Logitech Cube is a Sleek Mini Mouse and Touch Presenter
Logitech's "Cube" is a tiny, handheld wireless-presenter gadget and a mouse for your PC. CIO.com blogger Paul Mah puts the Cube to work during a handful of presentations to see how it holds up to real-world use.
By Paul Mah, CIO
The Logitech Cube, called a “grab-and-go mouse” by its manufacturer, is really two distinct devices packed into one cube-shaped package. The Cube functions as an ordinary wireless mouse when placed on a flat surface thanks to an optical sensor. And when you pick it up, the device switches automatically to presenter mode so it can be used along along with your favorite presentation software to wirelessly advance through the slides.
The Logitech Cube has a fixed battery and an on/off switch. It comes with a Logitech Unifying receiver that plugs into your PC to enable wireless communication. A micro-USB port next to the power toggle can be used to charge the device, and an LED near the USB port momentarily lights up when The Cube is turned on. The mouse/presenter pairs with compatible devices in the standard Logitech fashion. And you can use Logitech’s SetPoint utility for a number of configuration tweaks and to view the current battery status.
Tapping the front of the Logitech Cube serves as a left-mouse click while tapping the middle part of the device functions as a right click. The specific areas that serve as left and right “buttons” are not visible, though they do offer tactile feedback and a satisfying “click” sound when pressed. The top portion of the device functions as a touch scroll wheel, and it offers the same fluid-scrolling experience as other Logitech mice, including the Touch Mouse M600 that I reviewed in March.
When you lift the Logitech Cube off of a flat surface it automatically switches to presentation mode, which disables optical tracking and the touch-scroll wheel. In presentation mode a click of the mouse button advances a slide, and if you flip the device over and click the button while it’s upside down you can return to previous slides. The transition between mouse and presenter is mostly seamless, but I did see a pause of a couple of seconds when switching between presentation mode and mouse mode.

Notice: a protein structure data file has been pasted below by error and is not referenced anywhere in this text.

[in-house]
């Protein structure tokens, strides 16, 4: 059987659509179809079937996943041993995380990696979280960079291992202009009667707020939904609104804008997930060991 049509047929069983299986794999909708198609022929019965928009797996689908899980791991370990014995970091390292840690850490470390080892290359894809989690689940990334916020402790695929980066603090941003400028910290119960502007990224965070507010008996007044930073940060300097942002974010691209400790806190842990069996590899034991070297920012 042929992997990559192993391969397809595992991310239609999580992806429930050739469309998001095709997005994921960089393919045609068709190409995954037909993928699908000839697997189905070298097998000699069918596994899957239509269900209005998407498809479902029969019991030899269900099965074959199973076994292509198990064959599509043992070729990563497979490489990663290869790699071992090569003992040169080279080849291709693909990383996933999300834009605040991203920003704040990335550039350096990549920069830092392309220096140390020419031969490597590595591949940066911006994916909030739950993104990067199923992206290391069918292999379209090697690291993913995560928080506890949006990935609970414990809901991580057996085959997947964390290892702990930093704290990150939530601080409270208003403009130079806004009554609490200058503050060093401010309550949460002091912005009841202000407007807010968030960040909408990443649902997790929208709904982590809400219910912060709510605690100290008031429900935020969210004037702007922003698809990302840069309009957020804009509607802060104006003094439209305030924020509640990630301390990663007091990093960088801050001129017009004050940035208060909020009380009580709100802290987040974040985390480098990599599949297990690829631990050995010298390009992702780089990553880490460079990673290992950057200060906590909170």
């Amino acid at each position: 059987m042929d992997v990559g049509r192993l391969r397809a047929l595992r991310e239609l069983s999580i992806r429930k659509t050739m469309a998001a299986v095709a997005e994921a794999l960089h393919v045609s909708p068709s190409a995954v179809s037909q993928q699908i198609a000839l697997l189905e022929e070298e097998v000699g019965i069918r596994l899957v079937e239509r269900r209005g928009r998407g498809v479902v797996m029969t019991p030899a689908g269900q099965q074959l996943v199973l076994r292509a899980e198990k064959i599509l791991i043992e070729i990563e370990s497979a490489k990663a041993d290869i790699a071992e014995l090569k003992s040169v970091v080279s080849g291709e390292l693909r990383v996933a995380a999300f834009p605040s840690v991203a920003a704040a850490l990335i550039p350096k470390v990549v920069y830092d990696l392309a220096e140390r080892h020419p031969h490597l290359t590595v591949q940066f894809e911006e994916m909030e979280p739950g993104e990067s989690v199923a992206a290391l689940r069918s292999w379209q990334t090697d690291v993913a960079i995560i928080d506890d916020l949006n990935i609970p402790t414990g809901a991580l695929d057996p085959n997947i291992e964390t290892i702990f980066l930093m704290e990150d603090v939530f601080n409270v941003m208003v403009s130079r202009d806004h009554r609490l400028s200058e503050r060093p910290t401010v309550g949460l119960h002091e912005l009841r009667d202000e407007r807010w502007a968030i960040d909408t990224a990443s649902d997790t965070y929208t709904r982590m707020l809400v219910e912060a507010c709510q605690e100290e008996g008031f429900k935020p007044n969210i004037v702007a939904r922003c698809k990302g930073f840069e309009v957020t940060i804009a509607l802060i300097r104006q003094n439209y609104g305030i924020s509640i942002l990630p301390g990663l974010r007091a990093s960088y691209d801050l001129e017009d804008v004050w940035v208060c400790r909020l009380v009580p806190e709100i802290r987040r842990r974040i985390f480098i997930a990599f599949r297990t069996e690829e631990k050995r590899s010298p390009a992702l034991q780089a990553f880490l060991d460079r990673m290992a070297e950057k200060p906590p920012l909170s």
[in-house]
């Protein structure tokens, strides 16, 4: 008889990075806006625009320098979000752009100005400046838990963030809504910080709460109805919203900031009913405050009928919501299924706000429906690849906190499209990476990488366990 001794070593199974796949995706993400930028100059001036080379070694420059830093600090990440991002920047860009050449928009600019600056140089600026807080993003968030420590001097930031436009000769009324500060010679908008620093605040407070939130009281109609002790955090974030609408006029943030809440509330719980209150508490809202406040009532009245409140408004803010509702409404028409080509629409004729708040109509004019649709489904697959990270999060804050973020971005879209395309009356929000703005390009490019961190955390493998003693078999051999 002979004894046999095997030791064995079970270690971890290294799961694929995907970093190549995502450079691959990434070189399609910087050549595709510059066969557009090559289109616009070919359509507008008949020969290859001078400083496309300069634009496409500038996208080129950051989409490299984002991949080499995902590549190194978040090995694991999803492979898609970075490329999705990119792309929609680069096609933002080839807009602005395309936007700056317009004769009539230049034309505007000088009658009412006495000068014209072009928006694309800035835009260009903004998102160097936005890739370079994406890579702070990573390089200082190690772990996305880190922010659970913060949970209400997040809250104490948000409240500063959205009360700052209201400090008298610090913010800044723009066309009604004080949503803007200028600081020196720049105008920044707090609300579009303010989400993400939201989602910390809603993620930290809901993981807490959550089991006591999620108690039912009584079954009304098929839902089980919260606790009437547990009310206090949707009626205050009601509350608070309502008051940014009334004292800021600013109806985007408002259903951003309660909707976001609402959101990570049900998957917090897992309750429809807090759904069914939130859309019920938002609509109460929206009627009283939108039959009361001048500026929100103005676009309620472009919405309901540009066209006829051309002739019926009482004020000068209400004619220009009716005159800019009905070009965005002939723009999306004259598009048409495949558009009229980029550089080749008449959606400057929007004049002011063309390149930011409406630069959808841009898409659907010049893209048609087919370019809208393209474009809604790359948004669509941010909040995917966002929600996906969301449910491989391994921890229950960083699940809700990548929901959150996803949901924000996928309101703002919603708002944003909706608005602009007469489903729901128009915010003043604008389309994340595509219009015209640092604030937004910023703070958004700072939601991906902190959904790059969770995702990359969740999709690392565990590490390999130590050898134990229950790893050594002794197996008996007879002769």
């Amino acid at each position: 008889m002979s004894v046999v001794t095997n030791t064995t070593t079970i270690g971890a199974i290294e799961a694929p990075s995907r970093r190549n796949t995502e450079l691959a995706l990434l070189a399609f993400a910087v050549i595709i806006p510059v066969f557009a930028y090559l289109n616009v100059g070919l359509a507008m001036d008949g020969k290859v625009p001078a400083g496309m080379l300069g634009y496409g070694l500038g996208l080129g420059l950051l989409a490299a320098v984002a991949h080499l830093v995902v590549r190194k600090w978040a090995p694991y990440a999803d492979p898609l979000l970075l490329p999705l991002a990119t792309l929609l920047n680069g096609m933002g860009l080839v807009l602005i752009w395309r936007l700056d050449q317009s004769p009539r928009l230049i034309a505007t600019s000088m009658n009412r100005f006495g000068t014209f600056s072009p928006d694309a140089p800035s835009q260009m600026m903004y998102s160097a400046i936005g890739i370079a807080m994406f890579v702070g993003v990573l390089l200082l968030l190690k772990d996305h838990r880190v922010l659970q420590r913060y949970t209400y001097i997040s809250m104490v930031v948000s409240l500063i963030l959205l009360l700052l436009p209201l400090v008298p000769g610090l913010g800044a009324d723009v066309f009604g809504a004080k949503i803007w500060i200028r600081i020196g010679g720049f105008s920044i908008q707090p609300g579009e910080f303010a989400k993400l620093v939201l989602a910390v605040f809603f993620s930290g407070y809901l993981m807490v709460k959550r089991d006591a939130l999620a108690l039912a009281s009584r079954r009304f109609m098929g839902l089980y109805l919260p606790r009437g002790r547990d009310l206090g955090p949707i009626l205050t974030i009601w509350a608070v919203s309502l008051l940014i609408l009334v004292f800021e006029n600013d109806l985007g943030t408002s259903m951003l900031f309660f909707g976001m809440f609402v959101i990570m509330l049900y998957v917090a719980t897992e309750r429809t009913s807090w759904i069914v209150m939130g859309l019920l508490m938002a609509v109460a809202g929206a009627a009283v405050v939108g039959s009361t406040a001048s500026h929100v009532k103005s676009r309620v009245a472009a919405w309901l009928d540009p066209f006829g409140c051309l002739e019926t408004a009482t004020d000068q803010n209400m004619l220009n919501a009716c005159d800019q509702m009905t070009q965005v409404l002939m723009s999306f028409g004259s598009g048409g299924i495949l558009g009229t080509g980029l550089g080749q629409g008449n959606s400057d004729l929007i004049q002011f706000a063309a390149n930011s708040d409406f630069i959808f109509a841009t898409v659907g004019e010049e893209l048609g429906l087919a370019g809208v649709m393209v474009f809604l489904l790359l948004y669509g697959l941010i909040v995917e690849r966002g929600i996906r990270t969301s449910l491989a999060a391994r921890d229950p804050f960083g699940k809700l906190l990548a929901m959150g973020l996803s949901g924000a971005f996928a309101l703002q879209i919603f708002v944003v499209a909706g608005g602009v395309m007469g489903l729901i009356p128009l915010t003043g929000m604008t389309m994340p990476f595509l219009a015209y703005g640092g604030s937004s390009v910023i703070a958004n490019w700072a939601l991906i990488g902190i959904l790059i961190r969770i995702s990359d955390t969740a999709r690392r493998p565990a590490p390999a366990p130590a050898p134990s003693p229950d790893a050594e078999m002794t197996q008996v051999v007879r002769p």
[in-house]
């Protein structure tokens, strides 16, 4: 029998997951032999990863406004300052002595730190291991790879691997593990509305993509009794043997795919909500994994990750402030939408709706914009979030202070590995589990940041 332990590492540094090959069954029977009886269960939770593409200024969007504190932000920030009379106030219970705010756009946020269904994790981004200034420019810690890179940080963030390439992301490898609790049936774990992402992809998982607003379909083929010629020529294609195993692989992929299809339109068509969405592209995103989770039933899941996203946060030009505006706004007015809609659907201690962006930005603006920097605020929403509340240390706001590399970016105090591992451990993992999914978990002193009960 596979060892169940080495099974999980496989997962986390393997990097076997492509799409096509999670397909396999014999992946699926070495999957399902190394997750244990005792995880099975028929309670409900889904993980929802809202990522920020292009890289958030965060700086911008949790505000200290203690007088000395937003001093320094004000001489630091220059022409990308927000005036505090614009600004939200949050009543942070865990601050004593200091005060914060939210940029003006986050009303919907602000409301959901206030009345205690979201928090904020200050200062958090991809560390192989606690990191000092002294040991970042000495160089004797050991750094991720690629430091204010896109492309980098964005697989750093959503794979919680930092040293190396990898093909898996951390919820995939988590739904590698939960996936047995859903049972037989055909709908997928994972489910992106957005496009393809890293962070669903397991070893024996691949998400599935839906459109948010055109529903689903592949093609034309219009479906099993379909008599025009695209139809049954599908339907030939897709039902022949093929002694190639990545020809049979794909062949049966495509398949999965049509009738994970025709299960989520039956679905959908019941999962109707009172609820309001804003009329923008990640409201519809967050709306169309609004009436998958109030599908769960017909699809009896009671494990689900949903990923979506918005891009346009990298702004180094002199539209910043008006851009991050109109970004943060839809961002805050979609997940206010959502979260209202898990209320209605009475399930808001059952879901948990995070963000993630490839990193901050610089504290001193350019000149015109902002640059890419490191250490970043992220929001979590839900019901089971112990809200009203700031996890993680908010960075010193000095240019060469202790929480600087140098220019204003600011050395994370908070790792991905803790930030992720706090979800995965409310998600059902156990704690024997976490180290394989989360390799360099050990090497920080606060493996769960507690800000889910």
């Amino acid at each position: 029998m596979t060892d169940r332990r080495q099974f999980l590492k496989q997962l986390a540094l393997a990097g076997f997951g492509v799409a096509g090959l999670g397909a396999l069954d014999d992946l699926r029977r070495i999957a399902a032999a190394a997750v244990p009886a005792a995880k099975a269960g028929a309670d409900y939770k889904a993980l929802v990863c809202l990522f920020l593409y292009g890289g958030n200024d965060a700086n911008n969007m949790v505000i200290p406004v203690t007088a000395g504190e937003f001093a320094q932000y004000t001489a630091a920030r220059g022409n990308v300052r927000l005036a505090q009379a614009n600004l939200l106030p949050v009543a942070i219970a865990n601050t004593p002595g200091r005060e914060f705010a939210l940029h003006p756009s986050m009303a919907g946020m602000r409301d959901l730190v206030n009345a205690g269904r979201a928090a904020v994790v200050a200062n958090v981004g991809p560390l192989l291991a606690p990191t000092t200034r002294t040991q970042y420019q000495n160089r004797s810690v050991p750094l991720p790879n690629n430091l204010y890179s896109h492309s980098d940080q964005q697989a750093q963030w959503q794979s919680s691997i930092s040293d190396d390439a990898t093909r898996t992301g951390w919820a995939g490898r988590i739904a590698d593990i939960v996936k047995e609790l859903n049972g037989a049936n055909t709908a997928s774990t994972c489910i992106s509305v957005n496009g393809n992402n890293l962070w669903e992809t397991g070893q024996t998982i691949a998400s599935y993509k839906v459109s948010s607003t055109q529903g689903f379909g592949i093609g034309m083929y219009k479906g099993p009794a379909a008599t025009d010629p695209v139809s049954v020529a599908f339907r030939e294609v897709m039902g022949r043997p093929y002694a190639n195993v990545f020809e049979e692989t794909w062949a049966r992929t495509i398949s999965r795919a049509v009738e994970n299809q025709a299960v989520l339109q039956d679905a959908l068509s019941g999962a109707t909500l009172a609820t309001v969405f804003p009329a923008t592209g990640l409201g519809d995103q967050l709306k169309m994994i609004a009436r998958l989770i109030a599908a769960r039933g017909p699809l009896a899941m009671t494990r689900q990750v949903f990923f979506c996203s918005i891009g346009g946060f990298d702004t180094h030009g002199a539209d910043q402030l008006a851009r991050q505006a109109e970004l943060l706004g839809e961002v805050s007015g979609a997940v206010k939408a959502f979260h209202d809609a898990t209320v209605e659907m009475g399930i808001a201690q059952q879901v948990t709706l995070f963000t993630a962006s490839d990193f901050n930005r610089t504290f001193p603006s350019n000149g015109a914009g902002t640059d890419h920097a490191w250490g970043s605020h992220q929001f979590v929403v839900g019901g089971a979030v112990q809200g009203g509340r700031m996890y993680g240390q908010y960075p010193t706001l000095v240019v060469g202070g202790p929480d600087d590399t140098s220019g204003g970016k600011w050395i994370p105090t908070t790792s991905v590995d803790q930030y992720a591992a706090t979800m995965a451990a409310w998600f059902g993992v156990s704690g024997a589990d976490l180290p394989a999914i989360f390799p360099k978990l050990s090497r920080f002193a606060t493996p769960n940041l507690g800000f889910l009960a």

I’m unsure of the technology Logitech used to detect the right time to toggle between mouse and presentation modes, and placing a finger under the optical sensor doesn’t fool the Cube. I used The Cube during a half dozen presentations, and in a couple of situations the Cube erroneously switched to mouse mode when held in my hands. Also, I didn’t have much luck with the touch-scroll functions during presentations. Sometimes when I tried to jump from one slide to another the hyper-sensitive touch surface made my slides rapidly advance, in some cases to the end of my presentations, before I could intercede.
Logitech Cube Review: Conclusion
The Logitech Cube packs a range of technologies into a surprisingly small gadget that fits in just about any pocket. The device also comes with a sleek form-fitting case.
However, I’m surprised the Logitech Cube did not come with a built-in laser pointer considering its price tag of $69.99. Even the company’s cheaper Wireless Presenter R400 has a laser pointer. As someone who frequently uses a pointer during presentations, I was disappointed not to see the feature. Lack of a laser-pointer feature aside, I will say that the minimalist design of the Logitech Cube is great for users looking for a small travel mouse that can also be used for the occasional presentation.
The embedded LED briefly lights up when the Logitech Cube is switched on.
The optical sensor is located at the bottom and uses a light source not visible to the naked eye.
The Logitech Cube next to my Logitech Anywhere MX Mouse